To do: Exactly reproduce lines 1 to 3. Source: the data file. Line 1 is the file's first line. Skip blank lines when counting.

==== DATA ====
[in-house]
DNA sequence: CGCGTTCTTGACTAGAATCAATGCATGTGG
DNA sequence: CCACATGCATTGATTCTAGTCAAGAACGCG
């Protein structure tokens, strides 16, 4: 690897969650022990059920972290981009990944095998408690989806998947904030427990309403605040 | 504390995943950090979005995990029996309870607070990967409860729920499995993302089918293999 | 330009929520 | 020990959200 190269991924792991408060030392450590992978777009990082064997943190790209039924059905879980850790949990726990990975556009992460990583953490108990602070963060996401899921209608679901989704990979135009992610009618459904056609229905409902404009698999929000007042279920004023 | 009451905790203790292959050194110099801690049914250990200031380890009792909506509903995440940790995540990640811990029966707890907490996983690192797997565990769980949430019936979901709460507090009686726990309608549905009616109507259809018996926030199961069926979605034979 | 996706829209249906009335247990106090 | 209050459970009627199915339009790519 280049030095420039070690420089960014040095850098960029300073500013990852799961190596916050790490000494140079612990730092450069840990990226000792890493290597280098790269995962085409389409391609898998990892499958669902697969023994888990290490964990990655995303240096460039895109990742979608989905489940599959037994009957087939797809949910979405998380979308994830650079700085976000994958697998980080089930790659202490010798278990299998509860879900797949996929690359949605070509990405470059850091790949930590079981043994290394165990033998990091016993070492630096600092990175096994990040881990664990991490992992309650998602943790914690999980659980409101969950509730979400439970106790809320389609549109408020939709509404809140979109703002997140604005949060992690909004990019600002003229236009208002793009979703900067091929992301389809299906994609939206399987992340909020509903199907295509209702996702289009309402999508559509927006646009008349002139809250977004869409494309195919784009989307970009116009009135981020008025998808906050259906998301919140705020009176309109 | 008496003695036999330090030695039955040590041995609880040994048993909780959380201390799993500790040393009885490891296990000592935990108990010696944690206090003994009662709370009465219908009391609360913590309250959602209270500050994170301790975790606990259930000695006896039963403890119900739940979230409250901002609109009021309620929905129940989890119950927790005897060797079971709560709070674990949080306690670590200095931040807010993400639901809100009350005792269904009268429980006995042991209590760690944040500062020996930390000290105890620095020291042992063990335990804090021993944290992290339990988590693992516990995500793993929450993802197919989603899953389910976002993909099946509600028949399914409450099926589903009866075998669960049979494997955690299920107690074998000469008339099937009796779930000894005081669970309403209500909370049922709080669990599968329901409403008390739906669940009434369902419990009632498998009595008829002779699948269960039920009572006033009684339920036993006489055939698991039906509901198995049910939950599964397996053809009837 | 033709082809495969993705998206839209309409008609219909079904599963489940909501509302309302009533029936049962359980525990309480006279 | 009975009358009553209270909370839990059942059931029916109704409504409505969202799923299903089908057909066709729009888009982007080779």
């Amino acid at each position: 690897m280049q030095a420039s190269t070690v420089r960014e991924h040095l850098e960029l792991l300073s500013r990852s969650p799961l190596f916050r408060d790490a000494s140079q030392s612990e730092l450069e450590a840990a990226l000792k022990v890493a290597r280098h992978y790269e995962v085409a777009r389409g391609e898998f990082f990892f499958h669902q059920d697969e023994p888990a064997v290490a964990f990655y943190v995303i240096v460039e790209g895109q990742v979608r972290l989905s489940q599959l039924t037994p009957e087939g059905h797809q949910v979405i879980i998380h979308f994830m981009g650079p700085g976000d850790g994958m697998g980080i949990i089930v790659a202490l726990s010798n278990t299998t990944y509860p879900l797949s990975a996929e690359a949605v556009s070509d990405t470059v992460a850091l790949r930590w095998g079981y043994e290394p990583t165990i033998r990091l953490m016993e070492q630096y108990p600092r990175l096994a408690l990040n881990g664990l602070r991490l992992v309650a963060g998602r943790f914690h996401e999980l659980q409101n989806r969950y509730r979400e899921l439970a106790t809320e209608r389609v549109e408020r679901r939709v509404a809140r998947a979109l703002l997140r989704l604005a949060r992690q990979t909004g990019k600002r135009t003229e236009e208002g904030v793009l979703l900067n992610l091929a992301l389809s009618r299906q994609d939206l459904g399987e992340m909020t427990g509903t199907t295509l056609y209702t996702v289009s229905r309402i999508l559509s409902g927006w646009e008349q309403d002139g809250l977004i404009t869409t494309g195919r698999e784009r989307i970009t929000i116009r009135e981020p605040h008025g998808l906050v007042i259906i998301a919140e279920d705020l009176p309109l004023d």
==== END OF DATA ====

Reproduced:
[in-house]
DNA sequence: CGCGTTCTTGACTAGAATCAATGCATGTGG
DNA sequence: CCACATGCATTGATTCTAGTCAAGAACGCG